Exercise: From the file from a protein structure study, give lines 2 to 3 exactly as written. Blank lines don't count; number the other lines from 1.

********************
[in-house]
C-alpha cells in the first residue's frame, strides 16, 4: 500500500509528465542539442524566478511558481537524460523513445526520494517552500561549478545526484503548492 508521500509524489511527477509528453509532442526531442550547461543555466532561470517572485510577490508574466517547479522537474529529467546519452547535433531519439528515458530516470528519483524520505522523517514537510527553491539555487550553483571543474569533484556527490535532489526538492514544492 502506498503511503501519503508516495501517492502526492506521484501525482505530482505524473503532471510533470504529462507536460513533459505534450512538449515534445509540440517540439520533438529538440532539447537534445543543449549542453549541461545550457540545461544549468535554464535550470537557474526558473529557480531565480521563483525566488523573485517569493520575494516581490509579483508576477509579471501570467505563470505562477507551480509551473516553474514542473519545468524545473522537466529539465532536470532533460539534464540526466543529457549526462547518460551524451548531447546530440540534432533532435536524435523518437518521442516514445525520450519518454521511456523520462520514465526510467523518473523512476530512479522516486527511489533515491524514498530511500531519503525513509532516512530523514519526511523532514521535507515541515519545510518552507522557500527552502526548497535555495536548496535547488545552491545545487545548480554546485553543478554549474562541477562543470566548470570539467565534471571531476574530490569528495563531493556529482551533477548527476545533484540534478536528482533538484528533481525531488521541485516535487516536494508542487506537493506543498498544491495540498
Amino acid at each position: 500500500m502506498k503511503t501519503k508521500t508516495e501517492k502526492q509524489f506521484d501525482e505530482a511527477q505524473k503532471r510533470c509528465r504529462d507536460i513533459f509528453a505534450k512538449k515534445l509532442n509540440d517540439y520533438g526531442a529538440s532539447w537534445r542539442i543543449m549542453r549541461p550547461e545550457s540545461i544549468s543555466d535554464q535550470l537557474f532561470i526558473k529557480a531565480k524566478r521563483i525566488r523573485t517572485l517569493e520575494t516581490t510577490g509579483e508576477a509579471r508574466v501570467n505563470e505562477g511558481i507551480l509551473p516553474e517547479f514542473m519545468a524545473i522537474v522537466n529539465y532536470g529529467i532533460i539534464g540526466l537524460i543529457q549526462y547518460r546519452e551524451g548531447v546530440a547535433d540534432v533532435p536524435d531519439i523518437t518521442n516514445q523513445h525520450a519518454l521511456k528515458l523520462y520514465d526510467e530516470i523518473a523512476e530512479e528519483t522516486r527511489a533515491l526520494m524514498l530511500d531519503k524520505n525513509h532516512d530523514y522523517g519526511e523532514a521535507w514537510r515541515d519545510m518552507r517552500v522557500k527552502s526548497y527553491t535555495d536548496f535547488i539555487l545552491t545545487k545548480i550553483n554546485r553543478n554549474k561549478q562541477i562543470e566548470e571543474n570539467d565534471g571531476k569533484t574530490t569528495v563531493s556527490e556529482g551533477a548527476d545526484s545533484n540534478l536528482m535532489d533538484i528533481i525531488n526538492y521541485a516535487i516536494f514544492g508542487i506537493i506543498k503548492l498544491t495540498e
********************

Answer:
C-alpha cells in the first residue's frame, strides 16, 4: 500500500509528465542539442524566478511558481537524460523513445526520494517552500561549478545526484503548492 508521500509524489511527477509528453509532442526531442550547461543555466532561470517572485510577490508574466517547479522537474529529467546519452547535433531519439528515458530516470528519483524520505522523517514537510527553491539555487550553483571543474569533484556527490535532489526538492514544492 502506498503511503501519503508516495501517492502526492506521484501525482505530482505524473503532471510533470504529462507536460513533459505534450512538449515534445509540440517540439520533438529538440532539447537534445543543449549542453549541461545550457540545461544549468535554464535550470537557474526558473529557480531565480521563483525566488523573485517569493520575494516581490509579483508576477509579471501570467505563470505562477507551480509551473516553474514542473519545468524545473522537466529539465532536470532533460539534464540526466543529457549526462547518460551524451548531447546530440540534432533532435536524435523518437518521442516514445525520450519518454521511456523520462520514465526510467523518473523512476530512479522516486527511489533515491524514498530511500531519503525513509532516512530523514519526511523532514521535507515541515519545510518552507522557500527552502526548497535555495536548496535547488545552491545545487545548480554546485553543478554549474562541477562543470566548470570539467565534471571531476574530490569528495563531493556529482551533477548527476545533484540534478536528482533538484528533481525531488521541485516535487516536494508542487506537493506543498498544491495540498
Amino acid at each position: 500500500m502506498k503511503t501519503k508521500t508516495e501517492k502526492q509524489f506521484d501525482e505530482a511527477q505524473k503532471r510533470c509528465r504529462d507536460i513533459f509528453a505534450k512538449k515534445l509532442n509540440d517540439y520533438g526531442a529538440s532539447w537534445r542539442i543543449m549542453r549541461p550547461e545550457s540545461i544549468s543555466d535554464q535550470l537557474f532561470i526558473k529557480a531565480k524566478r521563483i525566488r523573485t517572485l517569493e520575494t516581490t510577490g509579483e508576477a509579471r508574466v501570467n505563470e505562477g511558481i507551480l509551473p516553474e517547479f514542473m519545468a524545473i522537474v522537466n529539465y532536470g529529467i532533460i539534464g540526466l537524460i543529457q549526462y547518460r546519452e551524451g548531447v546530440a547535433d540534432v533532435p536524435d531519439i523518437t518521442n516514445q523513445h525520450a519518454l521511456k528515458l523520462y520514465d526510467e530516470i523518473a523512476e530512479e528519483t522516486r527511489a533515491l526520494m524514498l530511500d531519503k524520505n525513509h532516512d530523514y522523517g519526511e523532514a521535507w514537510r515541515d519545510m518552507r517552500v522557500k527552502s526548497y527553491t535555495d536548496f535547488i539555487l545552491t545545487k545548480i550553483n554546485r553543478n554549474k561549478q562541477i562543470e566548470e571543474n570539467d565534471g571531476k569533484t574530490t569528495v563531493s556527490e556529482g551533477a548527476d545526484s545533484n540534478l536528482m535532489d533538484i528533481i525531488n526538492y521541485a516535487i516536494f514544492g508542487i506537493i506543498k503548492l498544491t495540498e